The Josef and Anni Albers Foundation, in conjunction with its own grantmaking nonprofit Le Korsa, which focuses on Senegal, has announced plans for a new museum in Senegal that will serve as both a community center and of exhibition space for art. Bët-bi, as the institution will be known (the name means “eye” in the local Wolof language), will also serve as a conduit for repatriated objects from museums around the world as they return to their rightful homes. The museum will occupy 10,700 square feet and is designed by Atelier Masōmī, the architecture firm founded by Mariam Issoufou Kamara. The structure is expected to be completed in 2025.
Kamara said the museum, which will be created using traditional building methods and with input from local artisans, will respond to the heritage of the region, especially that of the Serer and Mandinka peoples. The former are known for their mystical religion based on the natural elements, the latter for their desire for empire and for their monumental architecture, which Kamara named as a touchstone in the design of the museum. The museum is to include five triangular structures connected by a walkway and will be located on an island near the historic town of Kaolack in Senegal’s southwestern Senegambia region, known for its stone megaliths. In addition to hosting exhibitions of contemporary and historical African art and housing a library, the institution will offer tours of the megaliths. The institution is also supposed to create jobs and provide an economic boost to local residents: more than half of the country’s inhabitants live in poverty.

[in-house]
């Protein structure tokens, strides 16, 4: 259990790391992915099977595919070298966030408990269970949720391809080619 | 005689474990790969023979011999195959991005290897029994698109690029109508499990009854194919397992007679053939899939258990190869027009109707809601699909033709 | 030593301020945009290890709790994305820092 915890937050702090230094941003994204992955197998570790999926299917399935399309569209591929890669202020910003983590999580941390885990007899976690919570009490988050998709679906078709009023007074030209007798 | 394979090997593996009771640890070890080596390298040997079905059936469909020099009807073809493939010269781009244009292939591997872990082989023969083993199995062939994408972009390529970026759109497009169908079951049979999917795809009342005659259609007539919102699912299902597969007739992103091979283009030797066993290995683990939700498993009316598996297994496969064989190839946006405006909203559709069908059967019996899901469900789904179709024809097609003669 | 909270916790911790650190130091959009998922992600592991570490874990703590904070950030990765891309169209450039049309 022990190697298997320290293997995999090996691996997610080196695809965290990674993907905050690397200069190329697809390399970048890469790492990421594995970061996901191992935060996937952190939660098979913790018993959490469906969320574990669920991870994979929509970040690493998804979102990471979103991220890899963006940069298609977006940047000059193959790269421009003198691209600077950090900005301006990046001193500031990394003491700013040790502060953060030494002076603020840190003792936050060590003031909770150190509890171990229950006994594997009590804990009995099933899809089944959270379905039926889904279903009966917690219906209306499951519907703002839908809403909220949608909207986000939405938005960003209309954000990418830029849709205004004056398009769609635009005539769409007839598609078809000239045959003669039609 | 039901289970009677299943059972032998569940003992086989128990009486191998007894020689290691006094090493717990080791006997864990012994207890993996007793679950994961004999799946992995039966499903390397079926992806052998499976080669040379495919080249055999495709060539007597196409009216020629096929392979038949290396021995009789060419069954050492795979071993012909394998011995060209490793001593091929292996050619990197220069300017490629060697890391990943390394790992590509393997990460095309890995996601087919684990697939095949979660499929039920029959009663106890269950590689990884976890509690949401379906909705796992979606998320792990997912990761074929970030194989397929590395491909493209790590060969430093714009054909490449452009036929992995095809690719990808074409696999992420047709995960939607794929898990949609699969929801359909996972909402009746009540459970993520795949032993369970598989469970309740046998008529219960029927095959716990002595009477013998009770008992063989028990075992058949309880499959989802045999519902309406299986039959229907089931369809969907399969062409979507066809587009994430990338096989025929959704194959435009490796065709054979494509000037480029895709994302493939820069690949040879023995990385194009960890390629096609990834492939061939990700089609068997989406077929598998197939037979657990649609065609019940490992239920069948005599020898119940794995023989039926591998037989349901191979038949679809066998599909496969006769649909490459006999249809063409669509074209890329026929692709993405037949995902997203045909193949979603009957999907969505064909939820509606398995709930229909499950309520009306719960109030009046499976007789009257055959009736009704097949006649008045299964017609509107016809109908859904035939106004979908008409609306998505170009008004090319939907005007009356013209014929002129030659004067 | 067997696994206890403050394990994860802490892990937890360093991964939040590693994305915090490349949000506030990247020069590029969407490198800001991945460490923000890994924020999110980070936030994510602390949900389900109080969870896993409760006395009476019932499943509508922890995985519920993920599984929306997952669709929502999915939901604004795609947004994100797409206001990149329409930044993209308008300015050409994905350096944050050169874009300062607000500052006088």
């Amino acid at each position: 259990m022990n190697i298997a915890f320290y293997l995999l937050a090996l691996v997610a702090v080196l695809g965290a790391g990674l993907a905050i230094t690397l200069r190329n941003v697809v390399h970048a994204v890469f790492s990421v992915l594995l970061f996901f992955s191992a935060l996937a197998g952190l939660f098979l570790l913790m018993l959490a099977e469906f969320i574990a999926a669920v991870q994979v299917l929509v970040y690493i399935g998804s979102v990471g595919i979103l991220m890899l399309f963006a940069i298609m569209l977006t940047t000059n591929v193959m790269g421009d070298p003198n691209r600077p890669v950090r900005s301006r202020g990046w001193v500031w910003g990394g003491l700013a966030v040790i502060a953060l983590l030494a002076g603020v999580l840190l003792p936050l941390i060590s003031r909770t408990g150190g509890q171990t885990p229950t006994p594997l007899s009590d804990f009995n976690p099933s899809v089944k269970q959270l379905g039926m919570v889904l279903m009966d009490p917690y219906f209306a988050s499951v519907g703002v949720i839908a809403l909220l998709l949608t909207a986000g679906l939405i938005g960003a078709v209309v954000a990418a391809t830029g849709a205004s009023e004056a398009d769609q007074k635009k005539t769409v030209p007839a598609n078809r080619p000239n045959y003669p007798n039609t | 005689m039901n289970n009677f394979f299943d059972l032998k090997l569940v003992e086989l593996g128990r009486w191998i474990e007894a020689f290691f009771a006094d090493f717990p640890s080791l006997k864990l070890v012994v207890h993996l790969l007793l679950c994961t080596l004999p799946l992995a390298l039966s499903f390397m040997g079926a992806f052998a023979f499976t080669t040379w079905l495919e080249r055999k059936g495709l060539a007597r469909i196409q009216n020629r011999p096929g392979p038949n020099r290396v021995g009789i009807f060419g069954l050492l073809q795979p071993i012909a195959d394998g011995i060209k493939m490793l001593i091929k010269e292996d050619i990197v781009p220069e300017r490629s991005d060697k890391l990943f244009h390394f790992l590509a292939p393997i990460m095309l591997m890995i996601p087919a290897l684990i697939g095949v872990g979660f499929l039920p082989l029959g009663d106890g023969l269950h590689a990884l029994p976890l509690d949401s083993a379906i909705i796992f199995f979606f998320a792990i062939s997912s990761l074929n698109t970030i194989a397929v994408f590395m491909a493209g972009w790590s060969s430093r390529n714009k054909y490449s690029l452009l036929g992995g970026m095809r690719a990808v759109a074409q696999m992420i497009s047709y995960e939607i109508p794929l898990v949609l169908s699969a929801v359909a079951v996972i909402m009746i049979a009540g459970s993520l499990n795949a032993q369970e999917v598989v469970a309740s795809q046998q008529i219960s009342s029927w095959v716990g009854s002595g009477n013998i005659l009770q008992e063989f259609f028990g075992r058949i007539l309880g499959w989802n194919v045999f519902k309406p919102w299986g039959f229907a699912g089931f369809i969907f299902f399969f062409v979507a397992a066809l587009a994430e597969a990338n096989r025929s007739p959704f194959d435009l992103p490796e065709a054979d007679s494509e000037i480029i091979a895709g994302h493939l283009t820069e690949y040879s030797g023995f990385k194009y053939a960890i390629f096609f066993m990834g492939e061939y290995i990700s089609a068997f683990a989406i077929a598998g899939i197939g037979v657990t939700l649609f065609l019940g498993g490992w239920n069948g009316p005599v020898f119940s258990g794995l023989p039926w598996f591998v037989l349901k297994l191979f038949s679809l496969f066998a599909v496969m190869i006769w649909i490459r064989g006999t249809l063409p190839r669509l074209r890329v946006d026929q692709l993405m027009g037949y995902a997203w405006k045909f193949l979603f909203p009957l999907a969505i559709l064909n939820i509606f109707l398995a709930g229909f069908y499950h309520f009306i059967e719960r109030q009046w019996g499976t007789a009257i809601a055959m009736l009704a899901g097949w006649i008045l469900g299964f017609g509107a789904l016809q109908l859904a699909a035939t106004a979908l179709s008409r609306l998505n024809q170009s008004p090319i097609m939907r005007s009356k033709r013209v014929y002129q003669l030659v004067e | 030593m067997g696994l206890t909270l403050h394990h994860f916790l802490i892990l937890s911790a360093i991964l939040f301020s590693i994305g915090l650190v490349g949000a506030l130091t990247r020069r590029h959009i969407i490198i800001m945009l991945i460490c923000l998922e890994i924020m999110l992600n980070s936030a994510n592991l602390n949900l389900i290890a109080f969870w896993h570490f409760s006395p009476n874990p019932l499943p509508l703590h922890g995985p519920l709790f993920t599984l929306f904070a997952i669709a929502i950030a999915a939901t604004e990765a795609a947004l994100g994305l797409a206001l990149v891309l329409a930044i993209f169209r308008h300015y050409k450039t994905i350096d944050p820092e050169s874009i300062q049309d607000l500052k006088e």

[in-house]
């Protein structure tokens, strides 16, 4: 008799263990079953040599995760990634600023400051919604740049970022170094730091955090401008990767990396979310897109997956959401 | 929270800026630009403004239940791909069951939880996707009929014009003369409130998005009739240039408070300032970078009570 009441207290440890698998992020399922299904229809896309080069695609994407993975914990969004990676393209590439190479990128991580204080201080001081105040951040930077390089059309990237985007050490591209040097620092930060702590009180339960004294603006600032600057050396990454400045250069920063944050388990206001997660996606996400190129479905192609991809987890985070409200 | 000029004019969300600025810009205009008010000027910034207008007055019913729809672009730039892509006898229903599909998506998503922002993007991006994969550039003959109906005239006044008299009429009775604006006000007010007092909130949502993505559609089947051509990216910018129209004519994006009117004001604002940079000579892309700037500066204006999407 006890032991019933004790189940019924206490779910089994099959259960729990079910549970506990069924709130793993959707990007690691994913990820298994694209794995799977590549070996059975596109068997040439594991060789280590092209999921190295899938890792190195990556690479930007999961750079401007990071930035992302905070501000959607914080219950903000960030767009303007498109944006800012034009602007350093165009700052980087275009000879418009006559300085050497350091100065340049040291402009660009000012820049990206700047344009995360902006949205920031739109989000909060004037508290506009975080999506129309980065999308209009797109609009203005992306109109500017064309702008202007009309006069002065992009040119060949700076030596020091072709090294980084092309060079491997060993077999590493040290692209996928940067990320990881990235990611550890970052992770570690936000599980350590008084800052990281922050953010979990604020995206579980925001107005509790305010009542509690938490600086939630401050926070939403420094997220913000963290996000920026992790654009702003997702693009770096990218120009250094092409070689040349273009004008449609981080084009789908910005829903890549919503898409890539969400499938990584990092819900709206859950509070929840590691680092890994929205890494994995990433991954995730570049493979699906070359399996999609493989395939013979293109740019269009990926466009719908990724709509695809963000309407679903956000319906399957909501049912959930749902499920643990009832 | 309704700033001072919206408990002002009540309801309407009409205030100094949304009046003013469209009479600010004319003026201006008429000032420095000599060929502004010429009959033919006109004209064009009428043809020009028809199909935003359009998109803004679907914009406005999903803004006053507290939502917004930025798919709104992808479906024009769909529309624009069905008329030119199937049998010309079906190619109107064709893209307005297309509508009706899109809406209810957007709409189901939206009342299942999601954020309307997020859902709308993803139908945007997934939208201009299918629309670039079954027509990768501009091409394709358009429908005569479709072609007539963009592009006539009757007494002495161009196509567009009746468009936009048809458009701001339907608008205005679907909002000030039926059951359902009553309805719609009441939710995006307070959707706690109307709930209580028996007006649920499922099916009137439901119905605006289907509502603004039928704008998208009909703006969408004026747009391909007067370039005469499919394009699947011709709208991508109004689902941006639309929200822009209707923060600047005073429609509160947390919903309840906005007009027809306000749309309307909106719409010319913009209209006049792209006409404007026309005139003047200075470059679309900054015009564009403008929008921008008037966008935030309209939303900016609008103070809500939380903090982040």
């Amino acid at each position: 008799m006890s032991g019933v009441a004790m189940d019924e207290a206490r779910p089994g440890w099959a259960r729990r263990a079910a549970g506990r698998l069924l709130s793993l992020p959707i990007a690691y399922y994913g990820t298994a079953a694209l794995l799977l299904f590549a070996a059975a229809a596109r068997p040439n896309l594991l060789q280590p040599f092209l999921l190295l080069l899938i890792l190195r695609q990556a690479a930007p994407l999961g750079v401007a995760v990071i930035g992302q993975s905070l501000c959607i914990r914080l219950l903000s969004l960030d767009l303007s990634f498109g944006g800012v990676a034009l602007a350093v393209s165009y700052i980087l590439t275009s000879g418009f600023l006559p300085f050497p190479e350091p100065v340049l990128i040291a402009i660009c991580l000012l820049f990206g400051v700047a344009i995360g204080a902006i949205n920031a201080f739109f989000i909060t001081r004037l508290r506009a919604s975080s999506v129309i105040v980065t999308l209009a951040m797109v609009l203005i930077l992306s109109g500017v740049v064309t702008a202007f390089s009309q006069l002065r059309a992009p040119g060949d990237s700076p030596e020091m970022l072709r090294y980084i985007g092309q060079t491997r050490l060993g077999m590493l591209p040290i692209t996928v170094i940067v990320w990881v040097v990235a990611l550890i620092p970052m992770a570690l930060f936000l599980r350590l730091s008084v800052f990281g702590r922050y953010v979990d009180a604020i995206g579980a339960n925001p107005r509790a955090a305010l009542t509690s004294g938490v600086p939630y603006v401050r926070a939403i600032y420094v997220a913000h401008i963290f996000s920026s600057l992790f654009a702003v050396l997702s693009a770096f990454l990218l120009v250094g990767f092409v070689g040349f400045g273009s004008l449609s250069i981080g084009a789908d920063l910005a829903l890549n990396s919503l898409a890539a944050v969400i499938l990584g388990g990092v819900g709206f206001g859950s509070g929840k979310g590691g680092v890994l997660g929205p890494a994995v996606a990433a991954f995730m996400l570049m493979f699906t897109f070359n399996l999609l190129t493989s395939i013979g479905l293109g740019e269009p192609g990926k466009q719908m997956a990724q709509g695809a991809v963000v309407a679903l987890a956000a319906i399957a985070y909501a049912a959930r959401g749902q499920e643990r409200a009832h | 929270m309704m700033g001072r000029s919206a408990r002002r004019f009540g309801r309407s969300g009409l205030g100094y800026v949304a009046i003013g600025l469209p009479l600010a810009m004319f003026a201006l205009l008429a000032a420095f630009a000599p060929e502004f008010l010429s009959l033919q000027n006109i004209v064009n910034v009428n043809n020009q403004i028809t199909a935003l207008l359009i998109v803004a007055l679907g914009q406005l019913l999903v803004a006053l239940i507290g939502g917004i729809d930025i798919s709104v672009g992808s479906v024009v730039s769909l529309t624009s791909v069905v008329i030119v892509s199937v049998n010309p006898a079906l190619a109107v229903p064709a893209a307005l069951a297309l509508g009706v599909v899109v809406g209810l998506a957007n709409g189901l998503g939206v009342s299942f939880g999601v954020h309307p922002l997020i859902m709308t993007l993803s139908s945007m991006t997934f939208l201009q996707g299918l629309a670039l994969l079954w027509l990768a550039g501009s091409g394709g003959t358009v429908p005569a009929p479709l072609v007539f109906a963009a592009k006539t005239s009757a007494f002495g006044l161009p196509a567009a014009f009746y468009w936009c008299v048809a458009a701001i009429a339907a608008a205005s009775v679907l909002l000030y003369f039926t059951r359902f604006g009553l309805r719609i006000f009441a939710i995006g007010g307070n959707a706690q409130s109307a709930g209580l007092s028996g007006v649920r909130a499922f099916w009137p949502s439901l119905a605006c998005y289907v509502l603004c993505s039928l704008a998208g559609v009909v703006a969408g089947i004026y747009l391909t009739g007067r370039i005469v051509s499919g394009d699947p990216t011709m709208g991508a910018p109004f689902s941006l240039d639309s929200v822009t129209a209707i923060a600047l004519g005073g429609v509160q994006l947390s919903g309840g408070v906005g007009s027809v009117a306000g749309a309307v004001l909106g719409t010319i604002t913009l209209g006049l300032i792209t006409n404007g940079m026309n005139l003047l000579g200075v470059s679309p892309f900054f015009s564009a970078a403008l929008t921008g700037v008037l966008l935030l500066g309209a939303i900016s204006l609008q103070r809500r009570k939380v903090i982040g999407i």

Aware that many locals have never visited an art museum, Kamara said The Art Diaryr that “Bët-bi is first a public space and then an exhibition space”, further noting that she saw the possibility of conceiving the museum as an opportunity to break with the “typology” of Western institutions, that she considers unsuitable for most parts of the world. “For too long, our region has been a place where cultural wealth is plundered for the benefit of museum collections,” Kamara noted in a statement. “This project is an opportunity to design a new type of space that draws inspiration from the region’s roots and spiritual heritage. It’s a chance to push the boundaries of what defines a museum in the 21st century.
The museum is the latest addition to Senegal’s burgeoning arts and culture scene, following Black Rock Senegal, painter Kehinde Wiley’s closely guarded artist residency program in Senegal’s capital, launched in 2019, and the Museum of Civilizations black. , which opened in Dakar the previous year and has itself already hosted repatriated objects. The planned launch of Bët-bi comes two years after that of a Goethe Institut outpost, designed by Senegalese Pritzker Prize-winning architect Francis Kéré and currently under construction in Dakar.